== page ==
If I opened the door of my institute's music classroom, you would find a good number of teenagers in each group, whose interests are quite far from what I (also from what classmates from other disciplines) would like to teach you. And, generally, with little desire to make an effort. Let us add, take note of the enlightened of the new education, an obvious inclination to pass the exam without much effort, in the best case (that is, in the case that they want to take care of something). But all this is natural in the adolescent, who has always opted (and will opt) for the easiest and most comfortable way to achieve his goals (come on, like many adults). And this cannot surprise us or bother us because we have all been teenagers.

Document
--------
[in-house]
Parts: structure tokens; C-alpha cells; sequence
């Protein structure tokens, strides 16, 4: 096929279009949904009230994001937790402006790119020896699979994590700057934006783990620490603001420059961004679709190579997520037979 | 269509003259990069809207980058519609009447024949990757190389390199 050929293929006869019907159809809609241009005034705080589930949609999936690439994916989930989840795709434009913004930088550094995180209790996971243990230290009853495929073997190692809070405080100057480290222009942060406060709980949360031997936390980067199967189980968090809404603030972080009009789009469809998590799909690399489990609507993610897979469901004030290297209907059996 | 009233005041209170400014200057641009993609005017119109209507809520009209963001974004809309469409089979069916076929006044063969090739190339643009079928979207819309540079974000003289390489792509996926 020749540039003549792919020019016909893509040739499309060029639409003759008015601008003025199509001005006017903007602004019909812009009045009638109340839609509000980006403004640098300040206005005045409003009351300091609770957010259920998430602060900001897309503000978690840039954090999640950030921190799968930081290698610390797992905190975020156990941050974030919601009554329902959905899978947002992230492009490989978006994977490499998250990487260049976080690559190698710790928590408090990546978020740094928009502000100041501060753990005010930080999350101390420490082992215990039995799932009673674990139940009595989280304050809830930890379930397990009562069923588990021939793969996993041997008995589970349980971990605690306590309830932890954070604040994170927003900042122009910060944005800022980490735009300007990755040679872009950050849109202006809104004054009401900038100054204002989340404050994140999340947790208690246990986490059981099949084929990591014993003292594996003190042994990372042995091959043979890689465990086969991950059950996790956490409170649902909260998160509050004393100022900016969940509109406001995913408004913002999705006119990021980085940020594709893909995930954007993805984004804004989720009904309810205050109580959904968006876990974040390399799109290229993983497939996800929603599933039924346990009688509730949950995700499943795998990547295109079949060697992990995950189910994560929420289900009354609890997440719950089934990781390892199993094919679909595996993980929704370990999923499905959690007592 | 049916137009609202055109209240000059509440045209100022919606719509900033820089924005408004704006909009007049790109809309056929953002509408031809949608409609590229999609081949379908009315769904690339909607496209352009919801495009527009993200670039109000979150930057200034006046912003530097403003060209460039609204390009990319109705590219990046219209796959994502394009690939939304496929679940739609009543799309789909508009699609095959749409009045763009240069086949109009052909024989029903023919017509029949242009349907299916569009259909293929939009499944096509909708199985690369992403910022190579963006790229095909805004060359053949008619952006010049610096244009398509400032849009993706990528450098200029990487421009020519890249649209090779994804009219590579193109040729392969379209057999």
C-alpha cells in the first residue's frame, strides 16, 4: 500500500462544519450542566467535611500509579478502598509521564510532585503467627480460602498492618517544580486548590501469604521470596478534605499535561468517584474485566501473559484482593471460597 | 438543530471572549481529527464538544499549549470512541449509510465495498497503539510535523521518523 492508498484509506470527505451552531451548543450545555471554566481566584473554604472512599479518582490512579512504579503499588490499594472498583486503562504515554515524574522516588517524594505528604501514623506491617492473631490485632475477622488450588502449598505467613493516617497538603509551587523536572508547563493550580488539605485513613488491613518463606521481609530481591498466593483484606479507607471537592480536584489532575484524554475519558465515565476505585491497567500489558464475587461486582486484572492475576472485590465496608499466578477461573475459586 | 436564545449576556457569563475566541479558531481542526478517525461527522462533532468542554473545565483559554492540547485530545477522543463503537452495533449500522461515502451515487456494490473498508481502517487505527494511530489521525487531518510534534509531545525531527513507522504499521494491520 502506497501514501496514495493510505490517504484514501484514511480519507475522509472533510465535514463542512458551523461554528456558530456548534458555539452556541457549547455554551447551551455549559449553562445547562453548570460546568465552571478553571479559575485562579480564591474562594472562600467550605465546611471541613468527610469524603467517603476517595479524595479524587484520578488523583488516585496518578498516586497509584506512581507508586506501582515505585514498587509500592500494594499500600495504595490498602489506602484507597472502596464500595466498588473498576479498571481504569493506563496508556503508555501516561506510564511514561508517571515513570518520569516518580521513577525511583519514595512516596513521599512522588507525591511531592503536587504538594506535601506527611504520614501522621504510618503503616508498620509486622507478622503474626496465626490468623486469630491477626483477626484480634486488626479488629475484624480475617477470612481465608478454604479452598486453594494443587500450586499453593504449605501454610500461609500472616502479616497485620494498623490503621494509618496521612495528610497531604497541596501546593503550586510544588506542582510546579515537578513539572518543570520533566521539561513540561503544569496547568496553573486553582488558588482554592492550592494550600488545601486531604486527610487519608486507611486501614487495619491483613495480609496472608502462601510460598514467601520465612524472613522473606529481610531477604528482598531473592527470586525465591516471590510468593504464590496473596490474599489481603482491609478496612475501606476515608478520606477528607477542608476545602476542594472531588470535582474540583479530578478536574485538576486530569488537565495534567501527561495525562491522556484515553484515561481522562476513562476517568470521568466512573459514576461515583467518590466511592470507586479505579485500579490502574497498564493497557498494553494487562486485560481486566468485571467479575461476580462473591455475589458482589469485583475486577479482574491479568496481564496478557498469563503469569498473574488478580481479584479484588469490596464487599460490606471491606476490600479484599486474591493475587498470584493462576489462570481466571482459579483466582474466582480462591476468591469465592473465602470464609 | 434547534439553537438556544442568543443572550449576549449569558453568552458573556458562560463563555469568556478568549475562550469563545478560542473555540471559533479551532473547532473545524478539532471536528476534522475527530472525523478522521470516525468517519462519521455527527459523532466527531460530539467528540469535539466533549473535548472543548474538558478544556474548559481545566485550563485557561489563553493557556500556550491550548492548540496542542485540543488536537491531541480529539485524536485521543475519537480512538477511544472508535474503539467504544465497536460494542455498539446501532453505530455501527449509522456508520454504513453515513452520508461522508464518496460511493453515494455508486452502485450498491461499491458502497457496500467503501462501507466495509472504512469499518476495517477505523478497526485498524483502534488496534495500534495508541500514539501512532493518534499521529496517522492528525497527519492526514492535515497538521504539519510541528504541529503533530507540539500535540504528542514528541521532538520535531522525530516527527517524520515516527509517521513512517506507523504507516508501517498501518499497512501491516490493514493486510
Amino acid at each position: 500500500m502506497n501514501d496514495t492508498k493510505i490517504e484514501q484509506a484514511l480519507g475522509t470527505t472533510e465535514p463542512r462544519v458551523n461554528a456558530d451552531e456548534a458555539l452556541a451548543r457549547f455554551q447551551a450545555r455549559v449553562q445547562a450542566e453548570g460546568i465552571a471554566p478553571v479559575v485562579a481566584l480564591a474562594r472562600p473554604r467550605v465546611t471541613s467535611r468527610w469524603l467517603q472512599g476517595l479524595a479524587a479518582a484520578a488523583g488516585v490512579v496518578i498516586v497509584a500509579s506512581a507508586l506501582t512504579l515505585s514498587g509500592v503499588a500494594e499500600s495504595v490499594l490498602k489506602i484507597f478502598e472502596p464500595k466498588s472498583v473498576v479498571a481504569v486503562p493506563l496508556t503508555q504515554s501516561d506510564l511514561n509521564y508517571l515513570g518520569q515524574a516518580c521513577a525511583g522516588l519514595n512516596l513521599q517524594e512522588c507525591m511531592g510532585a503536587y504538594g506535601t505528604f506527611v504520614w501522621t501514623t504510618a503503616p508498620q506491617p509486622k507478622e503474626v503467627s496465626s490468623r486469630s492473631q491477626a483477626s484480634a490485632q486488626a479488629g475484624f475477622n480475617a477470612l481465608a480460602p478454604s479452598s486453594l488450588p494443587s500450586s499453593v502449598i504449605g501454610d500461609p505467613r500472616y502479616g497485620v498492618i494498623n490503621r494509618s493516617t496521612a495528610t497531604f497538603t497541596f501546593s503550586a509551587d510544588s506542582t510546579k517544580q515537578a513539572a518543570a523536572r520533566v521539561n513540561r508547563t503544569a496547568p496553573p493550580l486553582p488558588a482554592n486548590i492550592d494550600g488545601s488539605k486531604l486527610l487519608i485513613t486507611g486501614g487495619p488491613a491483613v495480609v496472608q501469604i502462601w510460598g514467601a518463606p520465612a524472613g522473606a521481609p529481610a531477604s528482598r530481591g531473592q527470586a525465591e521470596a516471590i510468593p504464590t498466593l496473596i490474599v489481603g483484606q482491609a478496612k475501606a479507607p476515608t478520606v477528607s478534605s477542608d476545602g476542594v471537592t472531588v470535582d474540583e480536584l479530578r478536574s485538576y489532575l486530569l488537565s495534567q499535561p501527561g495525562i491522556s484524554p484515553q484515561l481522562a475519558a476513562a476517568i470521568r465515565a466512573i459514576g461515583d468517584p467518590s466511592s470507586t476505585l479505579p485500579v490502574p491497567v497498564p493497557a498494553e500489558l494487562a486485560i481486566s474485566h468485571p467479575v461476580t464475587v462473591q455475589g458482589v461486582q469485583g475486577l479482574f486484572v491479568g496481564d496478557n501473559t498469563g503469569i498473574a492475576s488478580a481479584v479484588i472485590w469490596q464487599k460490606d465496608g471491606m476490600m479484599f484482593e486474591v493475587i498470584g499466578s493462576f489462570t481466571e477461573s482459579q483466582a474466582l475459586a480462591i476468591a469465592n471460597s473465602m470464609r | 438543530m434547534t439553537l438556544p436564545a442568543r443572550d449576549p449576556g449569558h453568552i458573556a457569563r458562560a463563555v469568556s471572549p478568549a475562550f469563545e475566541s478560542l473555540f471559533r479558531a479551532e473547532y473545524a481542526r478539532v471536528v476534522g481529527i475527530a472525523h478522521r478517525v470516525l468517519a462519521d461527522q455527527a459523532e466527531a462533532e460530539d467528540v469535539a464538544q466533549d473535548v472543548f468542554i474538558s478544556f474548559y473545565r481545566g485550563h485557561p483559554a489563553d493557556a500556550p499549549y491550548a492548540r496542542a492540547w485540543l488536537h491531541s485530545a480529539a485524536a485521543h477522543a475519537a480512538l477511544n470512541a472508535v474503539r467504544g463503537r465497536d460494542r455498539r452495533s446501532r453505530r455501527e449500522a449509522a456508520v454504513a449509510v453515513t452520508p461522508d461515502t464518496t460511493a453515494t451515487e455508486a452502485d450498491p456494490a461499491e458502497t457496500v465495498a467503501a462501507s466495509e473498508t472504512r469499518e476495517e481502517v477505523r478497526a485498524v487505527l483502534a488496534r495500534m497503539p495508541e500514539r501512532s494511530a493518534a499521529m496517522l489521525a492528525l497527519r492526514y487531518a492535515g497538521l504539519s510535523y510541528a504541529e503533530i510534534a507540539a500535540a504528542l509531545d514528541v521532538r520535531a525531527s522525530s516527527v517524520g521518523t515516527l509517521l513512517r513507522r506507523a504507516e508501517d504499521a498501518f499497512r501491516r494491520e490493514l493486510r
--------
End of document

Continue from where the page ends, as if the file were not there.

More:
In such circumstances, what can we propose? My aspiration is clear and goes beyond the contents of my subject, which is music. It goes further, I say, but it depends on those contents that make it up, I don't know if they understand me. I hope, I wish, I ambition, I sigh to provoke in my students curiosity to learn more. More in general. Not only more music. More history More literature More physical More. I want them to be aware of the amount of beautiful (and unpleasant, but knowing about these things is also valuable) that we still have to know. And to be able to inoculate that desire to know, the first thing that I must demand is sincerity and transparency (honesty, after all) in the contagion of this greed (our students know little about us, but quickly notice if you are an impostor, a smoke seller or someone who knows about his own and loves what he teaches). With regard to knowledge, we must sin of gluttony. Because what you know may not be enough. Because knowing encourages you to know a little more. It is (or should be) an temptation impossible to appease. And that is the case, just like that, as one is entitled to claim his students hunger for knowledge. A teacher has to be a cultured person. It seems inconceivable to pretend to teach a subject without understanding that this is related, more or less close, depending on the case, with others. How to teach music without basic knowledge of art, history, philosophy, language, literature, mathematics, physics ...? I say "basic." You have to master your subject, but this is usually impossible if you ignore everything else . I am referring to some elementary notions that allow you to support you in other disciplines to make yours understand. We all have gaps in many fields. But one can read, remember, study ... The teacher must be a specialist in his subject. This is indisputable. But the general culture determines if you are prepared to teach. Because to teach you have to know how to relate, contextualize ...